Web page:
Yesterday I was sat in Rittenhouse Square, the only place in Philadelphia I can get to without getting lost, talking to my friend James about all kinds of things. We talked a lot about Being Online and our newsletters and stuff. It was supposed to encompass a sort of interview for a zine I’m making but mostly we just talked for three and a half hours about ourselves. So it goes.
Anyway, part of what we talked about was all the 30 year old men who follow me on twitter and I said something to the effect of, “why do they follow me?! leave me alone!”
But the answer is, of course, I write newsletters about things like Titus Andronicus and tweet about The Hold Steady everyday. James’ answer of “you’re a non-man writing about music” is probably also a factor but I’ll admit to making my bed so now I must lie in it. Dan Ozzi, if you read this, please honor my request and write something mean on the back of the paid newsletter subscriber postcard you’re sending to me.
Titus Andronicus is another band that makes me think of being in my boyfriend’s old car, a blue Toyota Corolla that had no air conditioning and a Polyvinyl sticker on the back. Maybe. I think I remember a Polyvinyl sticker or maybe I’m just projecting because I spent hours in that car driving back and forth from Polyvinyl’s hometown of Champaign to Chicago one summer.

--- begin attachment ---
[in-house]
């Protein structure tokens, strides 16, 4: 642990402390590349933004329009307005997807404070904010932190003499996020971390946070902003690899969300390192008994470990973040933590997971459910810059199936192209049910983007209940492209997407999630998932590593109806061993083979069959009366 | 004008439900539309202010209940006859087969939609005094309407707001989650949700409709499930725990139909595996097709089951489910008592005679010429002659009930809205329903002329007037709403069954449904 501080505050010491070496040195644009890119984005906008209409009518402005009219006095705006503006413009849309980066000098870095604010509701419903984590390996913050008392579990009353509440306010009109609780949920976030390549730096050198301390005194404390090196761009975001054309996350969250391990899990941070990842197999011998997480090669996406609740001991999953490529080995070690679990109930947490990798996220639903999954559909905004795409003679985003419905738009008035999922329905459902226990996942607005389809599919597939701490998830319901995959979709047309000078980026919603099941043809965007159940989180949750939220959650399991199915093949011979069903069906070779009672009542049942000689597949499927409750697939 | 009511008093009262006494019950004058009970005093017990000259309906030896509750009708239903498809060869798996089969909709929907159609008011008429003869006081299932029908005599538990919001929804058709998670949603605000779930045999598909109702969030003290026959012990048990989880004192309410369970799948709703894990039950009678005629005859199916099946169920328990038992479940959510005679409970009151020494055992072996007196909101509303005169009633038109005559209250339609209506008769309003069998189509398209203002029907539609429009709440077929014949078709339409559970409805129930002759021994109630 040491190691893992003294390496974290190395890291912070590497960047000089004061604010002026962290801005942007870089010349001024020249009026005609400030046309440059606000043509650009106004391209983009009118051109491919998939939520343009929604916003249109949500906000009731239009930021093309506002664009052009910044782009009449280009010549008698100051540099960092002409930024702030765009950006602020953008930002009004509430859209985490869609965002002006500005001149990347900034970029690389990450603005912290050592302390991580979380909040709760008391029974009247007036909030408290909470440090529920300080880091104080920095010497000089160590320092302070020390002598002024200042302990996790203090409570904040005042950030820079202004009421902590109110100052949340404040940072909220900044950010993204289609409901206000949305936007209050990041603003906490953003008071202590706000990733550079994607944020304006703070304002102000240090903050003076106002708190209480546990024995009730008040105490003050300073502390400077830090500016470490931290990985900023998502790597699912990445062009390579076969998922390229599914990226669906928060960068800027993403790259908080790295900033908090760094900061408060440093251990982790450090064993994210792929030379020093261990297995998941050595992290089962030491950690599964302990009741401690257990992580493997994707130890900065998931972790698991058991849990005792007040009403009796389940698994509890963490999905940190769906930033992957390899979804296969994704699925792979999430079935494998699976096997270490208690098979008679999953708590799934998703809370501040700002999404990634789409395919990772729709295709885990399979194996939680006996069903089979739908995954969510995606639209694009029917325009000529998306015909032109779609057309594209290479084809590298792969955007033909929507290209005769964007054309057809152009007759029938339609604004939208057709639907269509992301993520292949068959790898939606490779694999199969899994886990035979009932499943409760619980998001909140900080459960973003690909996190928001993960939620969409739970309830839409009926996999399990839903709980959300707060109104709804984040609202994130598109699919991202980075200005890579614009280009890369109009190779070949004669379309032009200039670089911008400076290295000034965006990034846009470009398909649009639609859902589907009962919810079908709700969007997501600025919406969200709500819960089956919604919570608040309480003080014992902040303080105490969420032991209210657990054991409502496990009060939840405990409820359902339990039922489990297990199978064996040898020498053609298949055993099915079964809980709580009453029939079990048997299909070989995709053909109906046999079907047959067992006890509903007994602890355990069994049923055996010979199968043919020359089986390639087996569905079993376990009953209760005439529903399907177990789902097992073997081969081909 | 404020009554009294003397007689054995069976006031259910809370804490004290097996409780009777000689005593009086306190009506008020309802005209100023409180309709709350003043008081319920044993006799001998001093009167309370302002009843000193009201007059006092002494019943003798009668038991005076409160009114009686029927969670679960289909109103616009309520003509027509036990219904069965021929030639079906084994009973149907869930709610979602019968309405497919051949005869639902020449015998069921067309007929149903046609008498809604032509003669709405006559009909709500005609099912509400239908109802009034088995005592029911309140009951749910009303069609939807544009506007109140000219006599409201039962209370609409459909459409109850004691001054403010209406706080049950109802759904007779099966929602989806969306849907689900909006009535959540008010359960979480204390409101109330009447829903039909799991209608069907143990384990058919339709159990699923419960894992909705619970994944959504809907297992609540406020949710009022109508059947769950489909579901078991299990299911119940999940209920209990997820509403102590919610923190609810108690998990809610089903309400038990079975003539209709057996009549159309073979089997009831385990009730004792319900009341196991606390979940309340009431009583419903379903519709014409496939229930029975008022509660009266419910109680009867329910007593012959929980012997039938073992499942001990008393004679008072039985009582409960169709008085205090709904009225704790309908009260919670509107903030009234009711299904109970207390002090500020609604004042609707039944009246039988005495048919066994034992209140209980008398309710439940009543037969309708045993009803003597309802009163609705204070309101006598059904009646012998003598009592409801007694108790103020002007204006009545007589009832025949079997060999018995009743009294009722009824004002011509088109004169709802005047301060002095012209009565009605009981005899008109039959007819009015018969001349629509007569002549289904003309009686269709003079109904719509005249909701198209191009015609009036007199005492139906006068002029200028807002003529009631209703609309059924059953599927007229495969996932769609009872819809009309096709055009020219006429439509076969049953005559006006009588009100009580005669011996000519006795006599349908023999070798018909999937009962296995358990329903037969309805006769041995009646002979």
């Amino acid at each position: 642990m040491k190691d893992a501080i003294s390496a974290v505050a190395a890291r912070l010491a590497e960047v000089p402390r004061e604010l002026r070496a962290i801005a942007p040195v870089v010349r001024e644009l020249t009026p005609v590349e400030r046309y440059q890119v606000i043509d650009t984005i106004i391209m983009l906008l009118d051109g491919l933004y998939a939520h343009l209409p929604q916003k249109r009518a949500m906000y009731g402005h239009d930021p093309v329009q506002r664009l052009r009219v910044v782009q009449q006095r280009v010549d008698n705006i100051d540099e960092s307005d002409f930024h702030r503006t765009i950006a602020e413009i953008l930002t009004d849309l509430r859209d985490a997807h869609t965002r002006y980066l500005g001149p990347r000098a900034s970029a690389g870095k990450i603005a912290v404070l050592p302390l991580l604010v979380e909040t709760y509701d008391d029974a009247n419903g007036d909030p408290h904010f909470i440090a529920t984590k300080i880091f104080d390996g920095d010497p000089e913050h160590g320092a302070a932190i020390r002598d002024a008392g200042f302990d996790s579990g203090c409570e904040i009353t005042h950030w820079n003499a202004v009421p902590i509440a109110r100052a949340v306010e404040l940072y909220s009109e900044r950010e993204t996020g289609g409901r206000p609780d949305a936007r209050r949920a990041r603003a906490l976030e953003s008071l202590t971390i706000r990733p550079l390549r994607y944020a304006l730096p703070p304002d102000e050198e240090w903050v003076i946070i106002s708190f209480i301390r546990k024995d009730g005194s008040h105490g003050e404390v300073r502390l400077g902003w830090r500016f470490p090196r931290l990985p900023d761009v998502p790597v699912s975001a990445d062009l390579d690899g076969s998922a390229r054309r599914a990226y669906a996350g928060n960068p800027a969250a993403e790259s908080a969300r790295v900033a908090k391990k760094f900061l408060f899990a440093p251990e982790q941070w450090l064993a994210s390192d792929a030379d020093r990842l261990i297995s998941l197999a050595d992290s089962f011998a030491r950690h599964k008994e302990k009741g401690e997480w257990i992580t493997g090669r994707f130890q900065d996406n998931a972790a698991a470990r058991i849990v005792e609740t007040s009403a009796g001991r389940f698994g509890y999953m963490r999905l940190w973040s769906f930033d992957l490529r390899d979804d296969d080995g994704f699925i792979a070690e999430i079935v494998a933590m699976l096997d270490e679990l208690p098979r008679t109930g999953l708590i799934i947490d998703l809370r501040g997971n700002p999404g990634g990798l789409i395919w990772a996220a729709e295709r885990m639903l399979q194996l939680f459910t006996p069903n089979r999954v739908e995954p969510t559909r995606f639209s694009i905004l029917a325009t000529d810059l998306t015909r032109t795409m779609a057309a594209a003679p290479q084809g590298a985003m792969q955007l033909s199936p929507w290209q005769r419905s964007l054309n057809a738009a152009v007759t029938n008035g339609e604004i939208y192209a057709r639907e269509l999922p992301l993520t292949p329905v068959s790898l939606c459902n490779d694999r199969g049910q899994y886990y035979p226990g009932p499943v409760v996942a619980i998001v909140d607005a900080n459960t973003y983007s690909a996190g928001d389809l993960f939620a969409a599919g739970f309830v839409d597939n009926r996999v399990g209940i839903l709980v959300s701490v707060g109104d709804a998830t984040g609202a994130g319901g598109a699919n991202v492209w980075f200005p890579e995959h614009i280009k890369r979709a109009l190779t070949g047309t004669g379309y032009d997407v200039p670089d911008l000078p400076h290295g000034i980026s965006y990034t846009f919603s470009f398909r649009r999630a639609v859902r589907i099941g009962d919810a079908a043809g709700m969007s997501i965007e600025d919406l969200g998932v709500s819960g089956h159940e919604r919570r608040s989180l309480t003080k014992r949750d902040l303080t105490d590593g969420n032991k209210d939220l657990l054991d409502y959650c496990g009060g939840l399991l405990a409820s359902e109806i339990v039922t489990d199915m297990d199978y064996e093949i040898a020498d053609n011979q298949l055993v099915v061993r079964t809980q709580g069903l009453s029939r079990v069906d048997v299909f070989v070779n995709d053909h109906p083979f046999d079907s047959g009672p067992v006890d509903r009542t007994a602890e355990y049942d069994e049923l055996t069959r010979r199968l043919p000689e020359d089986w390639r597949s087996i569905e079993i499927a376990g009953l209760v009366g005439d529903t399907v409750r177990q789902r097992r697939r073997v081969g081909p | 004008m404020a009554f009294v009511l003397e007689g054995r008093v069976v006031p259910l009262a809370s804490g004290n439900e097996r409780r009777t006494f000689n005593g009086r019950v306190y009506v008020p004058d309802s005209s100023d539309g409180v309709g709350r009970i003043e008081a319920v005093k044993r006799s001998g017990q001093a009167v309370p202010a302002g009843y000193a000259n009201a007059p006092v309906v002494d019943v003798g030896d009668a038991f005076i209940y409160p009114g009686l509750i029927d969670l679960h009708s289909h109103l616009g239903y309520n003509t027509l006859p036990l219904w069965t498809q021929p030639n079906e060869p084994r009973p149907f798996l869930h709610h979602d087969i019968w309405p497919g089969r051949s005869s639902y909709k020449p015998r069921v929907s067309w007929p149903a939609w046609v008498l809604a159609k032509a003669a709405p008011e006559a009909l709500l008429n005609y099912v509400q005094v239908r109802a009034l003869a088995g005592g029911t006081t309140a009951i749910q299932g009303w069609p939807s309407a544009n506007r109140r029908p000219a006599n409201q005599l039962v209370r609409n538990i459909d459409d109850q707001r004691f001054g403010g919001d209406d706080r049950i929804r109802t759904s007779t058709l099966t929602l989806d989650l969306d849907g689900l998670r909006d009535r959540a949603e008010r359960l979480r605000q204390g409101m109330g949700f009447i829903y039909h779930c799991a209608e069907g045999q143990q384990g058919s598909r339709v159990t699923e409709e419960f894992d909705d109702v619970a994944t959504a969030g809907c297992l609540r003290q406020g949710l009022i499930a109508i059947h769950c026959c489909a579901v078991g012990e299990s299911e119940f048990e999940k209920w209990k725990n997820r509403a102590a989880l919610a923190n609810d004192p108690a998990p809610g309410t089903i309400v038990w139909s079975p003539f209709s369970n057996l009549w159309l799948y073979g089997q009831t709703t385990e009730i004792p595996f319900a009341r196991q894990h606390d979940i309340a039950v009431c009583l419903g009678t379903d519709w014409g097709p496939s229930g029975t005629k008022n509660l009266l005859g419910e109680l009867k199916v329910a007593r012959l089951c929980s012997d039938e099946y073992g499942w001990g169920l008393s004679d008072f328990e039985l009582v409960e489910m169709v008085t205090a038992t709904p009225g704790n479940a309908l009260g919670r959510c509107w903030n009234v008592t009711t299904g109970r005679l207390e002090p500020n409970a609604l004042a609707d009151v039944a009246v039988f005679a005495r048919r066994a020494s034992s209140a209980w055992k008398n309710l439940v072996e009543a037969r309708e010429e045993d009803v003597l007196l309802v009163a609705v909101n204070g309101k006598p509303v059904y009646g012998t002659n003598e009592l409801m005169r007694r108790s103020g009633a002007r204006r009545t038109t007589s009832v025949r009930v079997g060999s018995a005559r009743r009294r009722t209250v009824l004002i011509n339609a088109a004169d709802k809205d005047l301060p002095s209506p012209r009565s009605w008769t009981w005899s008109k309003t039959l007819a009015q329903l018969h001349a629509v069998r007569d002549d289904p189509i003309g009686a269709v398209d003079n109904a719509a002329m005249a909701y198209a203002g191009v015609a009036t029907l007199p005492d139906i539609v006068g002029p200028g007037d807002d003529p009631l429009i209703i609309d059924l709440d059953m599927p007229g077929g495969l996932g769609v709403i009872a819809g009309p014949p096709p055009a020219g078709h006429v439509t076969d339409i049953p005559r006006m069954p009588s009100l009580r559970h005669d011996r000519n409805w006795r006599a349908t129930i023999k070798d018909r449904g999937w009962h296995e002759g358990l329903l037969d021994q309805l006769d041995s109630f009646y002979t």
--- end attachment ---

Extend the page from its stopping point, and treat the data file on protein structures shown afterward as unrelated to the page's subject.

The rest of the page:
Gabe loves The Monitor. I’ve never heard a song over 6 minutes I thought was worth it so I’ve spent several years telling him to turn it off. I’m settled to find out Patrick Stickles doesn’t like that record as much as fans do. Today I’m listening to their first record, The Airing of Grievances, after being recommended it by a few people. It’s been described to me as more scrappy and that’s true. I do like it more than I’ve ever liked any songs on The Monitor.
The Airing of Grievances is like what would happen if LIFTED by Bright Eyes was put through a New Jersey distortion pedal. Maybe that’s what he meant when he called a bunch of songs transparent rip-offs in that Dan Ozzi rank your records thing I linked earlier. Probably not, but it is how I feel. In trying to figure out what songs are actually on the non-bonus track album, I found out this album got best new music from Pitchfork in 2008. I guess that makes sense. I don’t know.
Let’s dig into this record track by track.